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14.7.1. Description of the FEDERATED Storage Engine

When you create a FEDERATED table, the server creates a table format file in the database directory. The file begins with the table name and has an .frm extension. No other files are created, because the actual data is in a remote table. This differs from the way that storage engines for local tables work.

For local database tables, data files are local. For example, if you create a MyISAM table named users, the MyISAM handler creates a data file named users.MYD. A handler for local tables reads, inserts, deletes, and updates data in local data files, and rows are stored in a format particular to the handler. To read rows, the handler must parse data into columns. To write rows, column values must be converted to the row format used by the handler and written to the local data file.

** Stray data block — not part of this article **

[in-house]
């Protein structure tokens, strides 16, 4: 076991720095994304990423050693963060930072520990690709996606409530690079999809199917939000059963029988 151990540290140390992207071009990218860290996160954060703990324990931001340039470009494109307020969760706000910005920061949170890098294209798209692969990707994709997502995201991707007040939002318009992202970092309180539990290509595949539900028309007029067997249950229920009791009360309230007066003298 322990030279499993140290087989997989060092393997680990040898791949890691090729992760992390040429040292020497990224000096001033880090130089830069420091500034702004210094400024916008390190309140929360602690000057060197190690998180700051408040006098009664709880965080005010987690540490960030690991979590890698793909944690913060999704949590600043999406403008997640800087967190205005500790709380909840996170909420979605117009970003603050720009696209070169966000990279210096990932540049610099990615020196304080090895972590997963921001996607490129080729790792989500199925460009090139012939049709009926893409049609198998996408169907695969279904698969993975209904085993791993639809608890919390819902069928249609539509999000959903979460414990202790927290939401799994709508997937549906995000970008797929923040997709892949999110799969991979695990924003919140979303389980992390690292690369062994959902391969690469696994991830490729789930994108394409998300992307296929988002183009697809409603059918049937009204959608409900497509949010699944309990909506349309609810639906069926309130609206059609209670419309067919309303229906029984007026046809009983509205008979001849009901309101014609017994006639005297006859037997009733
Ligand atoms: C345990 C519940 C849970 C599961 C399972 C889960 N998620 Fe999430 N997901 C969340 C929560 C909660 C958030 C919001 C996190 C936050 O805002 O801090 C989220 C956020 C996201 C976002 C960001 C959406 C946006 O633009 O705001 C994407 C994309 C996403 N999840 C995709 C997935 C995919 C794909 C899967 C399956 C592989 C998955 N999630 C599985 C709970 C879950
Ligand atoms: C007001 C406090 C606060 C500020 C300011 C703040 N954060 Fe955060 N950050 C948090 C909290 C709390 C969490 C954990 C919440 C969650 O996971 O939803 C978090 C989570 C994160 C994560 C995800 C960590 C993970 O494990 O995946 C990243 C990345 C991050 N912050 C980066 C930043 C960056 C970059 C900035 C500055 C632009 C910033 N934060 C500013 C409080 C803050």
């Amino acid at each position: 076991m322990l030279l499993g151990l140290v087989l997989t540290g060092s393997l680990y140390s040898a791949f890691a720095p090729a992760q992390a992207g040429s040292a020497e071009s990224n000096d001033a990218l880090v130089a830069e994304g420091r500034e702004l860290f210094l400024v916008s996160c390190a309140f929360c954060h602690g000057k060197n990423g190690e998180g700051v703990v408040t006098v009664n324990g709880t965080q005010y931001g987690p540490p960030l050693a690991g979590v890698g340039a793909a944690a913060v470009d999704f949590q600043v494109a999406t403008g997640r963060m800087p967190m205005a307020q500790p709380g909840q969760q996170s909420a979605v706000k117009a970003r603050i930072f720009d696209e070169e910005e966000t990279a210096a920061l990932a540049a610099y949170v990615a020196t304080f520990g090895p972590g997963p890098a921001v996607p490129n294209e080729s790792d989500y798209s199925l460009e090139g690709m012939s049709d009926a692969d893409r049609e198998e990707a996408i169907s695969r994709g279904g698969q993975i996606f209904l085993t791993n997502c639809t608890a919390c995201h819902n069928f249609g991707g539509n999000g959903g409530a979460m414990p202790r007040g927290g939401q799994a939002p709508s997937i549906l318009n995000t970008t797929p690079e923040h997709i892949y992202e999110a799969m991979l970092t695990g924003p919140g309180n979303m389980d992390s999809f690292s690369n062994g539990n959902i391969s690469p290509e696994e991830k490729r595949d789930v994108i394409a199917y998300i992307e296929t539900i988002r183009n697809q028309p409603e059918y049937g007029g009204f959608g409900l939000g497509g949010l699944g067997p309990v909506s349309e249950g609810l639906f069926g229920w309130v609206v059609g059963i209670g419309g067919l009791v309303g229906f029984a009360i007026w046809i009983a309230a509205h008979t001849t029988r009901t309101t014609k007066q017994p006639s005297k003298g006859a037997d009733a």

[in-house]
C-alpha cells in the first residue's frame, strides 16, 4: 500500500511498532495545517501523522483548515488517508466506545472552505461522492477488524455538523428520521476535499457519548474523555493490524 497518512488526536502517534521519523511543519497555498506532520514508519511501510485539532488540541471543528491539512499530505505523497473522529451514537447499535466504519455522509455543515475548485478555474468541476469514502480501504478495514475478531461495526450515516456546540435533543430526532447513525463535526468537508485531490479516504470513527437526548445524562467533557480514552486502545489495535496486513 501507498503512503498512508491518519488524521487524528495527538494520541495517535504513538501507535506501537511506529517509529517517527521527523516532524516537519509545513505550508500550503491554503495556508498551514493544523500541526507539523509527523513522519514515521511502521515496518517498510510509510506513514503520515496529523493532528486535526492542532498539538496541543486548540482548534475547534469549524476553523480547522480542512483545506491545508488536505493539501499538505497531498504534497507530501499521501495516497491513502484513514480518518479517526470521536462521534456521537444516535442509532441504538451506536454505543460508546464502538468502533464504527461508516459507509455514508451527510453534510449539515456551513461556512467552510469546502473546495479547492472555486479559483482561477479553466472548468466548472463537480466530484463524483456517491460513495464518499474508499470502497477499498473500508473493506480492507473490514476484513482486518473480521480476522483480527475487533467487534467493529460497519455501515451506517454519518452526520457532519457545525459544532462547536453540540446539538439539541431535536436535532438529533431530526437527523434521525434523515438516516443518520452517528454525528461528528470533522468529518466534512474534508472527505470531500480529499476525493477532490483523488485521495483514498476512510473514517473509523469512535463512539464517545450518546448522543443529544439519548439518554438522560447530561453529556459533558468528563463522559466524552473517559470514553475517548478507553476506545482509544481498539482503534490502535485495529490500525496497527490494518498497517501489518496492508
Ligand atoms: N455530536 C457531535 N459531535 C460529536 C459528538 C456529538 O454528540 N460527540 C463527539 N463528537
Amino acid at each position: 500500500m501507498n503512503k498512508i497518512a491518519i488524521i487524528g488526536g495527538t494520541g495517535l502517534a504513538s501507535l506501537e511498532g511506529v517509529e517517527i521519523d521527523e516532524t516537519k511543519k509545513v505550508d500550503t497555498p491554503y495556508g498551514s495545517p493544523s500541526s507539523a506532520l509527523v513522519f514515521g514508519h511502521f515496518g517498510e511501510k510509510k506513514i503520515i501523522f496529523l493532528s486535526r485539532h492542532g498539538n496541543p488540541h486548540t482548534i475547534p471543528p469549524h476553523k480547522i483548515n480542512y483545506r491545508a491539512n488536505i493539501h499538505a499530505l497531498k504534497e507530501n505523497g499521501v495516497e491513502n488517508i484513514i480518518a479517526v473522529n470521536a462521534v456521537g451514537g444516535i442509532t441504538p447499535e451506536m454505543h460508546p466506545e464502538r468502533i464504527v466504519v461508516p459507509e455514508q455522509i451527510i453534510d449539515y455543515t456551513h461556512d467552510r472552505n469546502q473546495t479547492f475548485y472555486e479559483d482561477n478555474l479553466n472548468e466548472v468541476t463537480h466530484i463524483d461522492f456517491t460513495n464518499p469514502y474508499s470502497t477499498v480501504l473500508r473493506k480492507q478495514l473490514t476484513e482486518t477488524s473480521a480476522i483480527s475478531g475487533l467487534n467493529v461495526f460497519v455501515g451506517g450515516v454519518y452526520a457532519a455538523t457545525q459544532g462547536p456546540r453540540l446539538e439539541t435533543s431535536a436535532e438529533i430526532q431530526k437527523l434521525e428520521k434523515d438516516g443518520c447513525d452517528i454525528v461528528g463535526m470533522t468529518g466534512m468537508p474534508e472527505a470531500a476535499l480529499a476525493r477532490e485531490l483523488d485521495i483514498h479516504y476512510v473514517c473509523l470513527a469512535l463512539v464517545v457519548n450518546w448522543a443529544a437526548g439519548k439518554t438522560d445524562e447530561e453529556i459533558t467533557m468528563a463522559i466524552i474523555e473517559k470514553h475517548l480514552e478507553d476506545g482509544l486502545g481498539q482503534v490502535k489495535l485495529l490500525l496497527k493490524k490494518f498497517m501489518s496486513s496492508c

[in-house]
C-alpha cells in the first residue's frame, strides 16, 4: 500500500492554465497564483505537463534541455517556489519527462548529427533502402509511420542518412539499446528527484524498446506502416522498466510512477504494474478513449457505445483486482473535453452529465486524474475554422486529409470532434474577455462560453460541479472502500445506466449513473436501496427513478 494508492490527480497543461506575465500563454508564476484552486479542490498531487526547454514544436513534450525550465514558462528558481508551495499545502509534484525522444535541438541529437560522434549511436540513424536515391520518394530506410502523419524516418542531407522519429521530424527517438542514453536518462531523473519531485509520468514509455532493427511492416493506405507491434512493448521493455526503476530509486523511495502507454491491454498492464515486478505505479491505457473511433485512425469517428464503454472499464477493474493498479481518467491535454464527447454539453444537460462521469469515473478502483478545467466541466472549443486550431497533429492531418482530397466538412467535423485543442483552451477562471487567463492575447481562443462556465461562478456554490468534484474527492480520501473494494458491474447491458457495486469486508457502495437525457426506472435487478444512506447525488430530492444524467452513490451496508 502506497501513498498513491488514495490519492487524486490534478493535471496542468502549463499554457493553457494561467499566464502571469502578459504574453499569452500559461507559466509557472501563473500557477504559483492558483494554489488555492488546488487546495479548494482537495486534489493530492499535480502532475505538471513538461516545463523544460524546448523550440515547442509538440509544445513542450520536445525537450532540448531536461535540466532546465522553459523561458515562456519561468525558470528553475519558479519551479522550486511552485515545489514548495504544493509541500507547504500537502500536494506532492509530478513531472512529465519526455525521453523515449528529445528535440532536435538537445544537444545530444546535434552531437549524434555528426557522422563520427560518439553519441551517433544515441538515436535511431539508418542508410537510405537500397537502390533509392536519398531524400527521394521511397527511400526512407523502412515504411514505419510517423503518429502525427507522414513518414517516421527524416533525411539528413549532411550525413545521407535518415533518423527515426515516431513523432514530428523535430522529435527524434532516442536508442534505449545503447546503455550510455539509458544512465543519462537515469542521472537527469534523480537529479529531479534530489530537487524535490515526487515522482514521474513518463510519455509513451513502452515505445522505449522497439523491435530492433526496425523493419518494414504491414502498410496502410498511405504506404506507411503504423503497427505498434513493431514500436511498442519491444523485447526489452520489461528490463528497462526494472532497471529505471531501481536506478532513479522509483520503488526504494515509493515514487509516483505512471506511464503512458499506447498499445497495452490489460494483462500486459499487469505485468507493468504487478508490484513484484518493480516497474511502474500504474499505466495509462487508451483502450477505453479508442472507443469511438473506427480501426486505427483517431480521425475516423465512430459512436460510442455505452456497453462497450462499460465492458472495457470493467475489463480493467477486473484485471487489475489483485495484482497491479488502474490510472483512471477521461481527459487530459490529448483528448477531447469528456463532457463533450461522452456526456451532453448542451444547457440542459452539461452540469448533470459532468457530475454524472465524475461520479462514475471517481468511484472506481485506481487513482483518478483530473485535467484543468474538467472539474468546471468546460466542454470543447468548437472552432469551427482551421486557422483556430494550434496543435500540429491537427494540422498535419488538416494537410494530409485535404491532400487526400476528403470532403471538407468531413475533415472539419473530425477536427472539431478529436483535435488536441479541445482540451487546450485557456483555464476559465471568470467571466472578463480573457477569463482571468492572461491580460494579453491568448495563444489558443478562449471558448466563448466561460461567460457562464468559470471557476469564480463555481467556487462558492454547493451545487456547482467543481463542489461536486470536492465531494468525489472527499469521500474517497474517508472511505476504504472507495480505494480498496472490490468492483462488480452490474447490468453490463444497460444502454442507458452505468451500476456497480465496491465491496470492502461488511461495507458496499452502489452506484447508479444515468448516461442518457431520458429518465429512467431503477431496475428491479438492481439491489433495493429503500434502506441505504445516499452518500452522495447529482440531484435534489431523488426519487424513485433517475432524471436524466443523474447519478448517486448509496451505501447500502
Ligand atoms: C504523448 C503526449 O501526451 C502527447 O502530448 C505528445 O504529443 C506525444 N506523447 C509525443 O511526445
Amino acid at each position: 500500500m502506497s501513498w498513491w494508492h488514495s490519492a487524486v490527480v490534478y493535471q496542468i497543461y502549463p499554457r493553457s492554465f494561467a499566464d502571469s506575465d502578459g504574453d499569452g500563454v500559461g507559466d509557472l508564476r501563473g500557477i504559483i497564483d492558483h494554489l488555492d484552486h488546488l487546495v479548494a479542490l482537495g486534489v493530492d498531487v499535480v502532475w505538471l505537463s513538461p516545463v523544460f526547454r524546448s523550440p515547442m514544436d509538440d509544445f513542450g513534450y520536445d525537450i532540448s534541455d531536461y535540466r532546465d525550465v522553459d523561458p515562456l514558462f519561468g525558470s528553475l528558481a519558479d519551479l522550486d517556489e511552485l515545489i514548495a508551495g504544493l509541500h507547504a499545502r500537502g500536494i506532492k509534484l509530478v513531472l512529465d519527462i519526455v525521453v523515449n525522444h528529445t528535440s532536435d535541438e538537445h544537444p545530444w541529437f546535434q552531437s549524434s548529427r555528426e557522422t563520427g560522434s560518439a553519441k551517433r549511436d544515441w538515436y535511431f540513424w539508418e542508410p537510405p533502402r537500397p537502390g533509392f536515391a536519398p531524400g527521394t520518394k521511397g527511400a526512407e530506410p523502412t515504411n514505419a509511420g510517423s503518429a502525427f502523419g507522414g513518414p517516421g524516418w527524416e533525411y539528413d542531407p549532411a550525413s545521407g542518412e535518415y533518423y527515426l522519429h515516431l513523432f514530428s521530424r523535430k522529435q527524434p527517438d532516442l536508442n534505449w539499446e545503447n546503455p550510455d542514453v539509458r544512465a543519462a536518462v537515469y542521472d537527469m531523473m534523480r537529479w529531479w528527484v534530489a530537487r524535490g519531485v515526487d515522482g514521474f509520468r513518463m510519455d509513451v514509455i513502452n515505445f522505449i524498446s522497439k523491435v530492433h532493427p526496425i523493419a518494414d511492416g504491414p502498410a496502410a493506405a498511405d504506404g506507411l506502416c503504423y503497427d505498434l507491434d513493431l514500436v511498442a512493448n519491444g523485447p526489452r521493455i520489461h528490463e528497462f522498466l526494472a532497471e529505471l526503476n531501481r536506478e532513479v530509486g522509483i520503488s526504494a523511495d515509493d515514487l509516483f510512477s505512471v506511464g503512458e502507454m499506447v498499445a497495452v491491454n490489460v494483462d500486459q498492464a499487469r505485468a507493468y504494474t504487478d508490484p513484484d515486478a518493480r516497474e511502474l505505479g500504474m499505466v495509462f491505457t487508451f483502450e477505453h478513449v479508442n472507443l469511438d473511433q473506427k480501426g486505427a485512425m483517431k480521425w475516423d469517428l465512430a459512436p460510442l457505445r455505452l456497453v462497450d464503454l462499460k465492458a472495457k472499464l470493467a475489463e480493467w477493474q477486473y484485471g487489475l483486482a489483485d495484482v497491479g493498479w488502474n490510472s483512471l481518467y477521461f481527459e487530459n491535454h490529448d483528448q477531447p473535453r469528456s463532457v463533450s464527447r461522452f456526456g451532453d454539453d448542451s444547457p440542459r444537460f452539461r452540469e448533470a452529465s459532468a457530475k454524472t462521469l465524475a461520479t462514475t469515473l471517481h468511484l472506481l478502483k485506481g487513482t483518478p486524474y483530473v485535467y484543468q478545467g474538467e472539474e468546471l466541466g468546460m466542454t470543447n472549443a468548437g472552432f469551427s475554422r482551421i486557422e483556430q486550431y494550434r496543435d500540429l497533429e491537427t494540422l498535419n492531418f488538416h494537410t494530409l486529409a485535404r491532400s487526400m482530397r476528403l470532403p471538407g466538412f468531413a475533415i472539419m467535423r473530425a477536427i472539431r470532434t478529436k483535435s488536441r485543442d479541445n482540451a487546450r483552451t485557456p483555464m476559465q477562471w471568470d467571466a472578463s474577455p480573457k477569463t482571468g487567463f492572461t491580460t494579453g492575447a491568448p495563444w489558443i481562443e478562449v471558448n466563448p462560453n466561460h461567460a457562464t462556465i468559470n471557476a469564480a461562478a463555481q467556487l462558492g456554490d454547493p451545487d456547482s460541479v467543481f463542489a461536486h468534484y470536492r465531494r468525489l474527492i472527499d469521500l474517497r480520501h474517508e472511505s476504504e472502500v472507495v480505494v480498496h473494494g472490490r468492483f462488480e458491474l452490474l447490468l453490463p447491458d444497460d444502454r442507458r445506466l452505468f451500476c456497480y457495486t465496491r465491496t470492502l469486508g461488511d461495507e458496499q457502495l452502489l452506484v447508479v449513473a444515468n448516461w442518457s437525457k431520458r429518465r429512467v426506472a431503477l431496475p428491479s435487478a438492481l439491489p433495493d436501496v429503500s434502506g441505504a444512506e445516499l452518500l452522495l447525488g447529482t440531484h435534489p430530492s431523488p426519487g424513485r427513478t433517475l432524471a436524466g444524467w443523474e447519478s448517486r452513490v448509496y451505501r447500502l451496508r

With the MySQL FEDERATED storage engine, there are no local data files for a table (for example, there is no .MYD file). Instead, a remote database stores the data that normally would be in the table. The local server connects to a remote server, and uses the MySQL client API to read, delete, update, and insert data in the remote table. Data retrieval is initiated via a SELECT * FROM tbl_name SQL statement. To read the result, rows are fetched one at a time by using the mysql_fetch_row() C API function, and then converting the columns in the SELECT result set to the format that the FEDERATED handler expects.

The flow of information is as follows:

  1. SQL calls issued locally

  2. MySQL handler API (data in handler format)

  3. MySQL client API (data converted to SQL calls)

  4. Remote database -> MySQL client API

  5. Convert result sets (if any) to handler format

  6. Handler API -> Result rows or rows-affected count to local

  Published under the terms of the GNU General Public License Design by Interspire